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Greek Easter is the most important religious event of the year. The preparations and traditions, which still play a significant role in contemporary Greek society, include traditional dishes and enormous feasts. Easter in Chios has a special place as it is the most famous among the Chios festivals and in Greece.
Greece observes Easter a few days later than other European nations because the Greek Church follows the Grecian calendar. There are a few rituals that everyone follows, despite the fact that each location may have its own unique local customs related to Easter.
The Greek Easter
Clean Monday—the first day of lent—marks the start of the Easter season. In the forty days leading up to Easter, known as lent, it is forbidden to consume any animal products.
The final week of Lent, or “Megali Evdomada” in Greek, falls between Palm Sunday and Easter Sunday. The traditional midnight dinner is being prepared on Saturday, the final day of lent.
People visit churches late on Saturday nights, turning the lights off at midnight. Following then, the bells announce Jesus’ resurrection, and people begin to applaud. Greeks bring candles to church as well.
People light their candles from the priest’s lit candle, which symbolizes Jesus’ unquenchable flame. The people bring the candles home to bless their homes and families.
Easter in Chios
Easter in Chios turns the island into the most favorite vacation location. In addition to the traditional Greek Easter customs, the island celebrates Easter in a distinctive and “explosive” manner. Who knows what that means to you! The infamous “Rouketopolemos” rocket war in Vrontados is the cause.
Rocket war or Rouketopolemos
The Rocket War takes place in the village of Vrontados, north of Chios town, on Good Saturday before Easter. Members of two competing churches, Agios Markos and Panagia Erythiani, stage a “rocket war” yearly.
During the celebrations of Greek Orthodox Easter in Chios, the two churches, which are located 400 meters apart, turn Vrontados into a battlefield. While the churches continue to celebrate mass, they launch tens of thousands of handmade rockets at one another.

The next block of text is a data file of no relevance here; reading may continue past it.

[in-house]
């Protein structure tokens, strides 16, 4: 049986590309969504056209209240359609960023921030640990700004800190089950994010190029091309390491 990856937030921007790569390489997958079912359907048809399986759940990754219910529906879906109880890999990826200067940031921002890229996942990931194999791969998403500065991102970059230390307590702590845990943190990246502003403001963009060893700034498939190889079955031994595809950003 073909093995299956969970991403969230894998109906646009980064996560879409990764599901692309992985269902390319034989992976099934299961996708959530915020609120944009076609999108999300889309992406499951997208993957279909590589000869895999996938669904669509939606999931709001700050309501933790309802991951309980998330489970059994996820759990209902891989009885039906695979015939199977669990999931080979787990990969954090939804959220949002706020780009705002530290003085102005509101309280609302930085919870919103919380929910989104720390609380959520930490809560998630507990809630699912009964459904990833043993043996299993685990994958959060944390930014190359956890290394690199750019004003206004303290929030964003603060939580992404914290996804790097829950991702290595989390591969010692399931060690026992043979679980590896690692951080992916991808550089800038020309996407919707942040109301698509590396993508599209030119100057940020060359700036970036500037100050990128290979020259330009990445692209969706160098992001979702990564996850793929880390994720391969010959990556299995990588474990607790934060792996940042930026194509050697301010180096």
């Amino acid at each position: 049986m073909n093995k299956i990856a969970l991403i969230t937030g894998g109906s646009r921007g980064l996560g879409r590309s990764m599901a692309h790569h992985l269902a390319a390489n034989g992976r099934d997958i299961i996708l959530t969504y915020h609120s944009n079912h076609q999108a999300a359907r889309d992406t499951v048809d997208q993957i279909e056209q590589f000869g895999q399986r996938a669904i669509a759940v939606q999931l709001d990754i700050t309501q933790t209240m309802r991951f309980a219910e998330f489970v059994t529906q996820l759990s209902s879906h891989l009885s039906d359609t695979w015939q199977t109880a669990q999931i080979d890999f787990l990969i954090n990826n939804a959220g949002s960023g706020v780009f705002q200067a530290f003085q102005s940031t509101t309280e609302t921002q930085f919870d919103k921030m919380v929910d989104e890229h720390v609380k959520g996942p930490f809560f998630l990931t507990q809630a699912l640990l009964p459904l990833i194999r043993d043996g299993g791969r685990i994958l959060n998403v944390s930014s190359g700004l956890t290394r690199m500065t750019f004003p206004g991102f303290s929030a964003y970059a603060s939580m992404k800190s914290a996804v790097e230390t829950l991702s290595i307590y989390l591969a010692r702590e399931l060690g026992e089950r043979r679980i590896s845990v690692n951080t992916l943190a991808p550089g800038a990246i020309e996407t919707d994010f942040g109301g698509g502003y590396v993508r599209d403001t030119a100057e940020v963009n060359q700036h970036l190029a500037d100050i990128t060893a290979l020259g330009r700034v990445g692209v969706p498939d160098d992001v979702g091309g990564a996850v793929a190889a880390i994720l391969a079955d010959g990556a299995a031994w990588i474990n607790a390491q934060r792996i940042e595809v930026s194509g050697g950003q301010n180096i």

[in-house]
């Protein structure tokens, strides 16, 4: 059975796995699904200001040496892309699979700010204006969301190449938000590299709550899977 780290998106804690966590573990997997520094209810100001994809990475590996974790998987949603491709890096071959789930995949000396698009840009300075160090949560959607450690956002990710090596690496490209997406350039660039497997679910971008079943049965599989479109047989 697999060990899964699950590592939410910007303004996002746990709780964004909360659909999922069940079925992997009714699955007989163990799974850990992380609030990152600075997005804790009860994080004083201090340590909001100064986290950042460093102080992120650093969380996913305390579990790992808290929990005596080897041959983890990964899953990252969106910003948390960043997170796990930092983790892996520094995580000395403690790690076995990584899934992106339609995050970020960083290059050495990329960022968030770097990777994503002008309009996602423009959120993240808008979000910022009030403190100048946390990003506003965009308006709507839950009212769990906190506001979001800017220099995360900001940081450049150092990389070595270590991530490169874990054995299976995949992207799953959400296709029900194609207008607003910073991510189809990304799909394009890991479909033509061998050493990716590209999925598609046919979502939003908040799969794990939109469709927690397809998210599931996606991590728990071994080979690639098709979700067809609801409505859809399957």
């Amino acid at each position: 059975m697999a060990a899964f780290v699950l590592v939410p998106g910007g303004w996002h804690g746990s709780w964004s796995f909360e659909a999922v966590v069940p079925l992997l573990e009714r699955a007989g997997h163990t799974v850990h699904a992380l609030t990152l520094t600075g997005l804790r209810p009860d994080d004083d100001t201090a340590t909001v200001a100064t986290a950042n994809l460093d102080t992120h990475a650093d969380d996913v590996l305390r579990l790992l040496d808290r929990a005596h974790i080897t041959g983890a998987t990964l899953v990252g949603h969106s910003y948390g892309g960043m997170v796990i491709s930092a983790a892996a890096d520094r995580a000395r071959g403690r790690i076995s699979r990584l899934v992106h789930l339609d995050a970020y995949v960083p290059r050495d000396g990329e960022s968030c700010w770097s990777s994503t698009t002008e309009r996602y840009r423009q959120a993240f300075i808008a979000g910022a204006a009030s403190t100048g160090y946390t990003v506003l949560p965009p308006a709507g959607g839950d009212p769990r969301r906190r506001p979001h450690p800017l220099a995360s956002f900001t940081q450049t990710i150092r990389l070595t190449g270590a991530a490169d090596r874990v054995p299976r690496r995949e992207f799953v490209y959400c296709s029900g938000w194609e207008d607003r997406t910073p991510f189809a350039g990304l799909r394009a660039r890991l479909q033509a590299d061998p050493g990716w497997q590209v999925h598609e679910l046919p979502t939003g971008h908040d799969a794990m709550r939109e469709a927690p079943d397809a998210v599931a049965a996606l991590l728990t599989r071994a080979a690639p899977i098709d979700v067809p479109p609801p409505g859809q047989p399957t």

Tens of thousands of rockets are launched, and practically immediately following Easter in Chios, rockets are being prepared for the rocket war the following year. The rockets are hardwood sticks filled with a gunpowder-based propellant combination. To ring the rival church’s bell is each side’s aim.
Each parish claims victory after the number of direct rocket impacts on each church bell the next day are tallied. Due to this disagreement, the two churches agreed to make amends the following year, guaranteeing the continuation of the custom.
Origin of the Chios RocketWar
The Chios rocket war’s beginnings are the subject of numerous urban legends. Although we are unsure of the answers to these questions, locals have a variety of theories regarding the how, when, and why it began.
Local history accounts claim that the celebration has been observed since the Ottoman era. It was purportedly carried out at the time using actual cannons until 1889, when Ottoman authorities forbade their use.
Another local myth holds that the Christians in the area were forbidden from celebrating Easter during Turkey’s occupation of Chios in the late 1800s. Two churches devised a scheme to prevent the Turkish authorities from interfering with the Easter liturgy. They used cannons and fireworks to simulate war.
Tens of thousands of fireworks rockets have been launched in the last few years, providing an unrivaled view the night before Easter in Chios. This unusual, if somewhat risky, spectacle draws both residents and visitors.
Locals’ tips for a memorable Easter in Chios
- Book your accommodation in Chios in advance, as availability will be difficult at the last moment.
- Rent a car for your transportation in Chios, as public transport will be limited during the public holidays.
- Get to Chios before Thursday and leave after Tuesday to enjoy the local celebration to the maximum.